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Anyway, I think I’ve devoted a lot more time to teasing out the problems of this film than its makers ever did – and they didn’t spend their spare time on zombie makeup either, because aside from the slaughter in the first five minutes, the only zombie in the film is our star, and he doesn’t appear to be properly undead.

Thumbs down. A wacky comedy that’s not very funny, and a zombie film with barely any zombies in it. Heck, it was so dull I couldn’t even be bothered to edit it in the names of the cast after I wrote it like I’d normally do for one of these reviews.

 

A Little Bit Zombie on IMDB
Buy A Little Bit Zombie (2012)

Cockneys vs. Zombies (2012)

I don’t get the chance to do this too often on this site, mostly because the sort of films I usually like have been written about by much cleverer people than me, but I absolutely loved this film. No ifs, no buts, it’s funny, fast, violent and silly, it praises the working class, and it’s just loads and loads of fun. Also, although I don’t remember it that way, my wife was the person to recommend this film to me, after I’d said I wasn’t bothered. She had no problem with the cockney accent, either (even though she’s American. I guess they have Eastenders on PBS or something).

The title of the film takes a lot of the heavy lifting of explaining the film to you, so I can just go light on that aspect. A couple of brothers, Terry and Andy, always getting into scrapes but basically good guys, have a plan to rob a bank in order to save the old people’s home that their grandad lives in, and stop him from being sent to Bradford. They recruit Mental Micky, who has a lot of guns, Davey Tuppence, who has already done time for armed robbery (which did not go well for him), and Katy, their cousin, who’s a lock expert. She’s played by Michelle Ryan, off of Eastenders and the US reboot of the Bionic Woman, which I liked – nothing to do with how pleasant Ms Ryan is to look at, or the fights she had with Katee Sackhof, honest missus – but which got cancelled.

Beamed in from another, slightly more serious, film

Some builders attempting to put some awful modern high rise thing in the heart of the East End disturb a tomb, sealed in 1666, and boom we have zombies. The old people’s home gets surrounded, and the bank robbery, which was going quite badly up to that point, is rescued when the police surrounding them get eaten. So, we have two groups of people fighting for their lives, with the bank robbers (now with two hostages) fighting their way across London to go and rescue their grandad.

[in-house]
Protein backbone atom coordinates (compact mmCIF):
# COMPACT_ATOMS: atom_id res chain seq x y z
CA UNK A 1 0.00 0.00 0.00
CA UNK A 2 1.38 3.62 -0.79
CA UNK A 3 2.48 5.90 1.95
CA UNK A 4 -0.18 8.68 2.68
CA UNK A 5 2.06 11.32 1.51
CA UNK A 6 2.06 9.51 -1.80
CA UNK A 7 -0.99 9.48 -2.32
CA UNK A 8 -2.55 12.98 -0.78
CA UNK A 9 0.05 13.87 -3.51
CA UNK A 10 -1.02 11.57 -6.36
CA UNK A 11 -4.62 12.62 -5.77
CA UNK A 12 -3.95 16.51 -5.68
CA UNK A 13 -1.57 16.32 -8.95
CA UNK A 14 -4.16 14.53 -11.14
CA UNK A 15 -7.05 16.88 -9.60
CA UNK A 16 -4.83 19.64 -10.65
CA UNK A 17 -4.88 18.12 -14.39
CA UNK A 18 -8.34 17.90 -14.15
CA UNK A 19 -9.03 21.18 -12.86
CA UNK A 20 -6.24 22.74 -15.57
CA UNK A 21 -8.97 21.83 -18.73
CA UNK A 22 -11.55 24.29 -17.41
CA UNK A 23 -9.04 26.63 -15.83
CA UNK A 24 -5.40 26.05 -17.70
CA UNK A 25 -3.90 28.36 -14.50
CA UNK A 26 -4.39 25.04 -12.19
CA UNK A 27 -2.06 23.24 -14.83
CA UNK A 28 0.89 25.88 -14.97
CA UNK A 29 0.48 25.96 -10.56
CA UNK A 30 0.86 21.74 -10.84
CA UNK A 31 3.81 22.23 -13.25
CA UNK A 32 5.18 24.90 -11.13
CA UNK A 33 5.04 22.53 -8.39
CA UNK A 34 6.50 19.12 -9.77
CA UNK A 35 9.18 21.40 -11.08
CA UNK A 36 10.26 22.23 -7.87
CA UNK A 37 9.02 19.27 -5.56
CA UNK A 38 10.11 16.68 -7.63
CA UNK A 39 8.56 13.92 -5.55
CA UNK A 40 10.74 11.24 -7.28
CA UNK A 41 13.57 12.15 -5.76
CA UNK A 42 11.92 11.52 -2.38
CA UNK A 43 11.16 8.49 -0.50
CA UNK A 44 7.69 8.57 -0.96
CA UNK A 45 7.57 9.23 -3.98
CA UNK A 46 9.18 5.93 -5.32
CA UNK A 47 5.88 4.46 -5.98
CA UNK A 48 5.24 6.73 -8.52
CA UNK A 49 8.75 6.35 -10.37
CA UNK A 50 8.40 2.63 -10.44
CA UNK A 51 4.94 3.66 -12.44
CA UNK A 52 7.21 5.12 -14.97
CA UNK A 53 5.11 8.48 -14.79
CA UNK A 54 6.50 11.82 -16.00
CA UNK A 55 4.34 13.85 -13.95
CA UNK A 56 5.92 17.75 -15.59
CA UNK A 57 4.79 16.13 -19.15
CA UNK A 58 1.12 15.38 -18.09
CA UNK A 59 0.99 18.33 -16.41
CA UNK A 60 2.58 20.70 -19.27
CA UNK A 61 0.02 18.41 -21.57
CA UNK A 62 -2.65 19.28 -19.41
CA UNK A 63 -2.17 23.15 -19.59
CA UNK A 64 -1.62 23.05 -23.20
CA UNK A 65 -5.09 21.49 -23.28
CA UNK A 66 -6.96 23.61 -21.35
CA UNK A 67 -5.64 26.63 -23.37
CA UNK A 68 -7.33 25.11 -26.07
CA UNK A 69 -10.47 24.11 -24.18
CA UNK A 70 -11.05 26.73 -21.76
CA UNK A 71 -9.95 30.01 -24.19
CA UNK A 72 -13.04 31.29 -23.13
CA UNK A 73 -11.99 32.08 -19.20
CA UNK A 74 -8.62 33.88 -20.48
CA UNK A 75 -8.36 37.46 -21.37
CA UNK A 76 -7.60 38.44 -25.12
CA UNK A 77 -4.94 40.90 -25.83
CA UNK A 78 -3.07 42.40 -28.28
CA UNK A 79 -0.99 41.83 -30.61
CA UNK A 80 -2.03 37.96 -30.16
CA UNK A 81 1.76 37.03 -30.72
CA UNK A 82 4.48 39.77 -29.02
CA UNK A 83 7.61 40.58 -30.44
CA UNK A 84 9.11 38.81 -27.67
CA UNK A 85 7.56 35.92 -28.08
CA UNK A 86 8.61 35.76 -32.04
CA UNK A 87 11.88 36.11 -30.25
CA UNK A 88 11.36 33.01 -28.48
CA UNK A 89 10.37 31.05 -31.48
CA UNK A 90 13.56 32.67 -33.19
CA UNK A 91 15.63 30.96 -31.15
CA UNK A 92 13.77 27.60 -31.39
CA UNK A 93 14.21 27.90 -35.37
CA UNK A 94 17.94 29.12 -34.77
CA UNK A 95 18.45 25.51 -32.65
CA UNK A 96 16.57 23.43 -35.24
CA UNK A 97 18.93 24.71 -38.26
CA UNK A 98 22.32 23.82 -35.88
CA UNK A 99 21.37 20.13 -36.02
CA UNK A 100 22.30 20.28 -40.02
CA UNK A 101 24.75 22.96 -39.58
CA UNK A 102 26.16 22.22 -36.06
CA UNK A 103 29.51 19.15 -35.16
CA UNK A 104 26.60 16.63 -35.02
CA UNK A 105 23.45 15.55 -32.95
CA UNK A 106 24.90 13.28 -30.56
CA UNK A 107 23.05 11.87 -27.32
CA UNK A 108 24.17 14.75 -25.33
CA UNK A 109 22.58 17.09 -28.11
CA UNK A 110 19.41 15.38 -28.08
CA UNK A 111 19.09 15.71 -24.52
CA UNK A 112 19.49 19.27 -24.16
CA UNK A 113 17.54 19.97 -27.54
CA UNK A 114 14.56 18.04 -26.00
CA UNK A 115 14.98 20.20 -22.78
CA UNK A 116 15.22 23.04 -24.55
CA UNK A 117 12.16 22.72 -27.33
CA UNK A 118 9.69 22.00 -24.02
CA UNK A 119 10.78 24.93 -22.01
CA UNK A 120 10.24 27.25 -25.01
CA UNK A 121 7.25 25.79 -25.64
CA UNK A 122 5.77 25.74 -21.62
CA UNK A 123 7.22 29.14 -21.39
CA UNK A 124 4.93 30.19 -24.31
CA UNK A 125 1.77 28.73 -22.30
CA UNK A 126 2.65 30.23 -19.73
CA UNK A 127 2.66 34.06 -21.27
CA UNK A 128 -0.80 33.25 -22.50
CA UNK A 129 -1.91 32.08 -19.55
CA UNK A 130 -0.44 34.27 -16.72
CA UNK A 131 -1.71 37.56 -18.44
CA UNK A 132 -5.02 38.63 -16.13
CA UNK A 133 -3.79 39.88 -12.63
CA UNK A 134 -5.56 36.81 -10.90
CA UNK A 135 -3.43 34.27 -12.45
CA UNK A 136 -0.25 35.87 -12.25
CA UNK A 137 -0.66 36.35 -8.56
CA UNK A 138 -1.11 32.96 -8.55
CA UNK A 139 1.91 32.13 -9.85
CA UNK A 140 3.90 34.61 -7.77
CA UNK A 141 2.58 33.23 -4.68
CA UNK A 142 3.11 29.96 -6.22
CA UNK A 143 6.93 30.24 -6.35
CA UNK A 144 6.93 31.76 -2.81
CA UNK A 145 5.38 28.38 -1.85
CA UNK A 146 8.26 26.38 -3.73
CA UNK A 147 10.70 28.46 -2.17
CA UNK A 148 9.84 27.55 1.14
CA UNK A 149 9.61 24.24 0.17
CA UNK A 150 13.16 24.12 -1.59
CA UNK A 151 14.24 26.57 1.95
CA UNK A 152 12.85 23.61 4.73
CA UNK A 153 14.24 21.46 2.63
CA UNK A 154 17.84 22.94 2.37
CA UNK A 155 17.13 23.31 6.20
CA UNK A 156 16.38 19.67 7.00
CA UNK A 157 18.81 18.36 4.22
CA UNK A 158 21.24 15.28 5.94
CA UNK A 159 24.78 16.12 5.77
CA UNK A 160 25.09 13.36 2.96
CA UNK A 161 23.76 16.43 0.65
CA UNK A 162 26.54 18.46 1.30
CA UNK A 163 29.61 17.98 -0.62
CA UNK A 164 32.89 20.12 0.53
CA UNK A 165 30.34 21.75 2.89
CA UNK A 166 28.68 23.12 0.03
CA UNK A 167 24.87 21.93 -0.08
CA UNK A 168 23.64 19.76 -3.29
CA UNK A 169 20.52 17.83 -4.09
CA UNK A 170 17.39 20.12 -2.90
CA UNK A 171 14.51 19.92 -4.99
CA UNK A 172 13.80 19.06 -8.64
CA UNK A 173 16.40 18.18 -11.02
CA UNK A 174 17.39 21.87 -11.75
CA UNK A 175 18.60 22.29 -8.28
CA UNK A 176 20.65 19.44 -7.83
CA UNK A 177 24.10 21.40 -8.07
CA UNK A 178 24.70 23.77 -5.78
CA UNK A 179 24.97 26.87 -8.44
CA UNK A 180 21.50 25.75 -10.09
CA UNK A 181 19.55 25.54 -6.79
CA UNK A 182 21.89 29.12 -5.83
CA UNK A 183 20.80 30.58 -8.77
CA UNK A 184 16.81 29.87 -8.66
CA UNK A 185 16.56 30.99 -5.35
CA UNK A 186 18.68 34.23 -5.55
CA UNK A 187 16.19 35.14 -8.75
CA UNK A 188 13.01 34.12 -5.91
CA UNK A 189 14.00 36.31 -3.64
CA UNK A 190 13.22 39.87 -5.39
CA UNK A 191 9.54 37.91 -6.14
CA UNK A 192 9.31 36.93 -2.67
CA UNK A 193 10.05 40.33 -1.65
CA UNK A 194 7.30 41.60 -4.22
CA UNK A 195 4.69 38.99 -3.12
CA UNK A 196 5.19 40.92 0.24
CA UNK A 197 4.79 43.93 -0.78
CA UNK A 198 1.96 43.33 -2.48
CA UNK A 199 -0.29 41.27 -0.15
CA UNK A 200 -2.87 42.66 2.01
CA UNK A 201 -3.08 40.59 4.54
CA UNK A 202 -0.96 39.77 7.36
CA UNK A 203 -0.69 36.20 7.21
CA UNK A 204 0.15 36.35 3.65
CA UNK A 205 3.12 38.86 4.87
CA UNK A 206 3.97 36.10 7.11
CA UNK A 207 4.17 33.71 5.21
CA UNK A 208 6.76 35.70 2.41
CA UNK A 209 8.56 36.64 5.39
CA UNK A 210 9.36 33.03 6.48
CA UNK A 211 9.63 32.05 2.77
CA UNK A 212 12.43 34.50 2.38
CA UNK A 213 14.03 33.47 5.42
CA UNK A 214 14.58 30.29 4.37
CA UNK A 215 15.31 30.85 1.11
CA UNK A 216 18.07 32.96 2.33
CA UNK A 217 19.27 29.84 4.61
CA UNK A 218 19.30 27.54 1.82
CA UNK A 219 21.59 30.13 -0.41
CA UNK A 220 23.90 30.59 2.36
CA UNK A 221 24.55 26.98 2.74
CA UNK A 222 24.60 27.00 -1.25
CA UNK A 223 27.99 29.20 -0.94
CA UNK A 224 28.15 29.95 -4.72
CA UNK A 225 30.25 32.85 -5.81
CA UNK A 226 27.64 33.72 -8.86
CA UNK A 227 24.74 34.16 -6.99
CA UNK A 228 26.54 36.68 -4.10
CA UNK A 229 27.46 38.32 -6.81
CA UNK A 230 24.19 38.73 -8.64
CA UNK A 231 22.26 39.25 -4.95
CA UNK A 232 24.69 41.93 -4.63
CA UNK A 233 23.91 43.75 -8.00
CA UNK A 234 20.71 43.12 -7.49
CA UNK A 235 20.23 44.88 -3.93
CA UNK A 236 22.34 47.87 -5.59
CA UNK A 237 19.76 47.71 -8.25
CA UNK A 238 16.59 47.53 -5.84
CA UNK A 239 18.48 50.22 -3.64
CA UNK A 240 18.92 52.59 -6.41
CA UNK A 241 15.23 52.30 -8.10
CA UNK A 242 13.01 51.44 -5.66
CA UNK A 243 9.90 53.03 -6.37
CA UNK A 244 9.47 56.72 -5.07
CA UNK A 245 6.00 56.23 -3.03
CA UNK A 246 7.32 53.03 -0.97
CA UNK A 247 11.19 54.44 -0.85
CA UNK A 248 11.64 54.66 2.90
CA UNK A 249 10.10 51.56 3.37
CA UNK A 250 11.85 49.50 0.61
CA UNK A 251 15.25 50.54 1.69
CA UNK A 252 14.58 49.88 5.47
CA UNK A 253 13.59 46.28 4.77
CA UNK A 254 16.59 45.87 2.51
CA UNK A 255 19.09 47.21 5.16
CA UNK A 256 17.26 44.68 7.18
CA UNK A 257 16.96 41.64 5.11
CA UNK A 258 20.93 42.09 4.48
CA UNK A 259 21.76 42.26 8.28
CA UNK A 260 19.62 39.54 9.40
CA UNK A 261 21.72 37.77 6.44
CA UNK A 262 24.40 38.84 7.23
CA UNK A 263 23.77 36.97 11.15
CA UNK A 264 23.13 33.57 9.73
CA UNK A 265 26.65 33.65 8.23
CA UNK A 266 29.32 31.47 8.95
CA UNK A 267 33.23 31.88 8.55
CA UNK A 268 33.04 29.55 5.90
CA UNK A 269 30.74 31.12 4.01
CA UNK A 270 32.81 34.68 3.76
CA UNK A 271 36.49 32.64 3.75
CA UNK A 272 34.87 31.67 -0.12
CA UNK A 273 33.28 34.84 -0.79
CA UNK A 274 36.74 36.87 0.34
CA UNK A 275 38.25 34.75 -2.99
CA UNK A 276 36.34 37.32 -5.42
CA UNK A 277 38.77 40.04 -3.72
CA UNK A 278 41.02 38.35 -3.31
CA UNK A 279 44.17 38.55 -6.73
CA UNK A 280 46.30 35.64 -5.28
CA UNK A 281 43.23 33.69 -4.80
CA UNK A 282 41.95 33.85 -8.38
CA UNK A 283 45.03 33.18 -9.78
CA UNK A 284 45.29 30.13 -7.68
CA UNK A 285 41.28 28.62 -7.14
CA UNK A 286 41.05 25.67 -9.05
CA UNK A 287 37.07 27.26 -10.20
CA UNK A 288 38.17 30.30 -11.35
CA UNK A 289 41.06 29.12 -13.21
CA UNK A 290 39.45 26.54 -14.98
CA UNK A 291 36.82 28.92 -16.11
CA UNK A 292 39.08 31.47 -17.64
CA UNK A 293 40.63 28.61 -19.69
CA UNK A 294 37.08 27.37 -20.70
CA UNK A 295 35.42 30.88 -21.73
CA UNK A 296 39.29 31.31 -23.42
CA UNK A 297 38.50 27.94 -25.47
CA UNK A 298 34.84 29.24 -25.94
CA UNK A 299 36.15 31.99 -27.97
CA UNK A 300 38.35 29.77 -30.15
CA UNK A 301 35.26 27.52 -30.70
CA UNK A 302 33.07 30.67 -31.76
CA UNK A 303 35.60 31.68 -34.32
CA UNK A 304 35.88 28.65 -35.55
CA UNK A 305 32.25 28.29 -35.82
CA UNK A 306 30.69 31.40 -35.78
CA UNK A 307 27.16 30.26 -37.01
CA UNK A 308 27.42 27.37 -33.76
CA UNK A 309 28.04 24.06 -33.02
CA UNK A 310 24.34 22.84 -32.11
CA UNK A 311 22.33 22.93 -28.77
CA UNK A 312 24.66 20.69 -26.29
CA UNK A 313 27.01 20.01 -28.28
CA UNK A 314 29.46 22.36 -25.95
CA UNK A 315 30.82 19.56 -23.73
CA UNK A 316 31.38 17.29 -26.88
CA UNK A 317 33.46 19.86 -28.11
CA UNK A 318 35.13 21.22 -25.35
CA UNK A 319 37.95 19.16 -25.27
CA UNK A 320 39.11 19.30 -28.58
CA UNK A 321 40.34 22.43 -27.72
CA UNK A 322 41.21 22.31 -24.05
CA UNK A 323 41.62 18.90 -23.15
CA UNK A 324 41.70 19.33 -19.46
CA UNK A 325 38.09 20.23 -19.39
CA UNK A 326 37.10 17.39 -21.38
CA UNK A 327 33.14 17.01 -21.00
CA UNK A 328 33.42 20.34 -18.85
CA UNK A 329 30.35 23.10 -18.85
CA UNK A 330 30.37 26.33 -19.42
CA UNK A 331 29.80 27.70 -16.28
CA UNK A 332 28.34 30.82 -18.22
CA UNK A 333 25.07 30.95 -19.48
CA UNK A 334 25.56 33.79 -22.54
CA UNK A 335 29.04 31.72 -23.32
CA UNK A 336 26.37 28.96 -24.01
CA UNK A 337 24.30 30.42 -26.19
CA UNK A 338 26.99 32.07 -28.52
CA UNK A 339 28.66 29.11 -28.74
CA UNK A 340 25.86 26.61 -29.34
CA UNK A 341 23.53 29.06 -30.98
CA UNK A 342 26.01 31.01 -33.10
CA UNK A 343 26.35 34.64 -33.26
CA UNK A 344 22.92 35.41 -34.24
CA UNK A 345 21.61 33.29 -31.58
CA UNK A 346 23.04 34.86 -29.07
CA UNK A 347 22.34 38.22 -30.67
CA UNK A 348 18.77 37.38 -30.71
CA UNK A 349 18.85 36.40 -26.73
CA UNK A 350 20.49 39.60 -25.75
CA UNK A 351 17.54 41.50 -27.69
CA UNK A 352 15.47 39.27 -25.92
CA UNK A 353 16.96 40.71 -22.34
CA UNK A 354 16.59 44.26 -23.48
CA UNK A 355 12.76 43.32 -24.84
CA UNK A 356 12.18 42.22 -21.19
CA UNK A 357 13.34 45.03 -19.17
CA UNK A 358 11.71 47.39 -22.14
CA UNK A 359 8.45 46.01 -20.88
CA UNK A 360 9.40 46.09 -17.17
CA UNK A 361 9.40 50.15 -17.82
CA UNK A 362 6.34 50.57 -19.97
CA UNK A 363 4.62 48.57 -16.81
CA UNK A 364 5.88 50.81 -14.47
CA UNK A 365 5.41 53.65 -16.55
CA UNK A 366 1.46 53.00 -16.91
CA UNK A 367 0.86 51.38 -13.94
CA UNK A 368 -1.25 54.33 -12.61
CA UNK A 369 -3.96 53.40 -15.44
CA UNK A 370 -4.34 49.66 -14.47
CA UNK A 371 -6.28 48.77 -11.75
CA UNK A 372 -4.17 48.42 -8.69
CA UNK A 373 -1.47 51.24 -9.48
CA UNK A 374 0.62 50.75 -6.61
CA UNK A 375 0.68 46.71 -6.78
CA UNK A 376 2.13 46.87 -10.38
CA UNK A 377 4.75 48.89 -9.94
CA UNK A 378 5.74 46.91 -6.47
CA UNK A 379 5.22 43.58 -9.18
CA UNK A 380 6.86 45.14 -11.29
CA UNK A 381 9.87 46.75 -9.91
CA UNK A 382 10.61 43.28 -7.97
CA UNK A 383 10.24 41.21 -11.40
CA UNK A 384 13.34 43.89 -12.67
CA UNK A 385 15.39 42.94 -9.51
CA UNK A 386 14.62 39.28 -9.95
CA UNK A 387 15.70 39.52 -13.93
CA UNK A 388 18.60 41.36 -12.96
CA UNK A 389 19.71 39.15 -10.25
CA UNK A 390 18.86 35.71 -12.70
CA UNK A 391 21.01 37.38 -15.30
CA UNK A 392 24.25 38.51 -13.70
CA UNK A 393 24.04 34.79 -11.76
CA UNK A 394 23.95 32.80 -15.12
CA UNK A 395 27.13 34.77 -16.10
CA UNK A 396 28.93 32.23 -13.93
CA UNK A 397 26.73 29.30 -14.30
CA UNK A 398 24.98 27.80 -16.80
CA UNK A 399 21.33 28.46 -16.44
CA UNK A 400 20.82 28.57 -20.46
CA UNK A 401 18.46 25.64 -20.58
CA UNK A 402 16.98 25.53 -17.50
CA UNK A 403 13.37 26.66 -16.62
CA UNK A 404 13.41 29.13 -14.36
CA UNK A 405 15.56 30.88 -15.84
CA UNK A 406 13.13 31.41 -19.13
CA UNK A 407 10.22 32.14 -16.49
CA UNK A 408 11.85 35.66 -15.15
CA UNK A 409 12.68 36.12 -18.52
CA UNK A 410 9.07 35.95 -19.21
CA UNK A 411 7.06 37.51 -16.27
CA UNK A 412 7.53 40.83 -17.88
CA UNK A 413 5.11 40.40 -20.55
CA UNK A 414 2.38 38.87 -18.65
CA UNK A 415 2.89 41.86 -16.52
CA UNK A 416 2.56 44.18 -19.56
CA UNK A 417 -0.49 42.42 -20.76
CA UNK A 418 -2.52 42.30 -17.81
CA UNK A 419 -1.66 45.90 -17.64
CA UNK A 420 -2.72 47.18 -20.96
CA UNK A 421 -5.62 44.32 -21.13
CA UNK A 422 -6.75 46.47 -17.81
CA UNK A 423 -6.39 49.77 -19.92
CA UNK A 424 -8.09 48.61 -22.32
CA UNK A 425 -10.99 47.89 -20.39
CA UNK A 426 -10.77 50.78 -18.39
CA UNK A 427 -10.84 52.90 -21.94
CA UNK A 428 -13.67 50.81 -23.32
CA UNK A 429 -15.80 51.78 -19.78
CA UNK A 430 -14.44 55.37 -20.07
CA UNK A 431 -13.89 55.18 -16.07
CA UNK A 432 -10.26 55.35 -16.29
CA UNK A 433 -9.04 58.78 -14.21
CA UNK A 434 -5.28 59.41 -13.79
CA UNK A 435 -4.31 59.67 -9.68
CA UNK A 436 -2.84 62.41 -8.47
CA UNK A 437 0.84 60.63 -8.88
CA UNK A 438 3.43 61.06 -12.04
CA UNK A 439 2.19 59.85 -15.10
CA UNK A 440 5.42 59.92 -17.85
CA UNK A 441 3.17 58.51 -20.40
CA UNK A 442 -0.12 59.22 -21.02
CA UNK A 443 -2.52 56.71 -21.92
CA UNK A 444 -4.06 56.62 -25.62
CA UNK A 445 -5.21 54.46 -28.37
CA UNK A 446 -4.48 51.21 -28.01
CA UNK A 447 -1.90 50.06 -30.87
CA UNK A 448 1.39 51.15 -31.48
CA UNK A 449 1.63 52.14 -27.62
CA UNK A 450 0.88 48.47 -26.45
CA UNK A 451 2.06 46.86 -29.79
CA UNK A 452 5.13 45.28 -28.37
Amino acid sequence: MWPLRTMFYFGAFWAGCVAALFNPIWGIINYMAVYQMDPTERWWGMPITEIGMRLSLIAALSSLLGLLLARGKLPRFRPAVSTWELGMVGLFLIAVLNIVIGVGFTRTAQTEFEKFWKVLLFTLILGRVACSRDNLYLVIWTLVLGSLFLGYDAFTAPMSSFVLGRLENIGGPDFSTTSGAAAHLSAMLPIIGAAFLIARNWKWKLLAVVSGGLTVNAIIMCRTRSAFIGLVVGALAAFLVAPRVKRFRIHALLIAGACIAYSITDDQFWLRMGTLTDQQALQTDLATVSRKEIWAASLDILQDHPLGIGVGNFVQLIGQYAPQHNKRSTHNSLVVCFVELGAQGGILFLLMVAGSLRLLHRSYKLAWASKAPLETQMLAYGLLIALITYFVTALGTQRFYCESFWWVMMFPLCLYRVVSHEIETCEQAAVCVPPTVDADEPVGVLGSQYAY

And that’s about it for the plot. If you’re coming to this site and haven’t seen a bunch of zombie movies, then shame on you. For the rest of you, you don’t need me to tell you how these things go – there’s double-crosses, people getting bitten but saying they’re okay, romances forming, escape vehicles breaking down, heroic sacrifices, all that good stuff. The residents of the old people’s home are some of Britain’s funniest old actors – Richard Briers, Honor Blackman, the guy from Lovejoy who wasn’t Ian McShane, and Alan Ford (who has almost certainly been in at least one Guy Ritchie film, I’m not going to check).

I think this film uses language in an interesting way. Take one of the Wayans Brothers early, funny films. Some of their lines were really just people swearing or saying something not-all-that-funny but in a heavy “street” accent, and I think this film is the same, but using the Cockney accent. It’s great, and I laughed a lot (especially at Grandad’s flashback of being in World War 2, busting into a Nazi base and killing em all, while spewing “come on then, you Nazi mugs! Let’s fackin’ ave it!”), and it’s cool to see a British film unafraid to do it.

I absolutely recommend this film. It’s up there with “Severance” (coincidentally or not, written by the same person!) as one of my favourite British horror films, and hope it does well all over the world. Its digs against the rich developers moving into the East End, and its praise of the good, honest working class east end people is a breath of fresh air. It’s not perfect, by any stretch – Michelle Ryan’s dialogue isn’t all that good, she seems to be in a slightly different film to the rest of them and she’s not the world’s most convincing cockney – but all in all, it’s brilliant.

Cockneys vs. Zombies on IMDB
Buy Cockneys Vs. Zombies [DVD]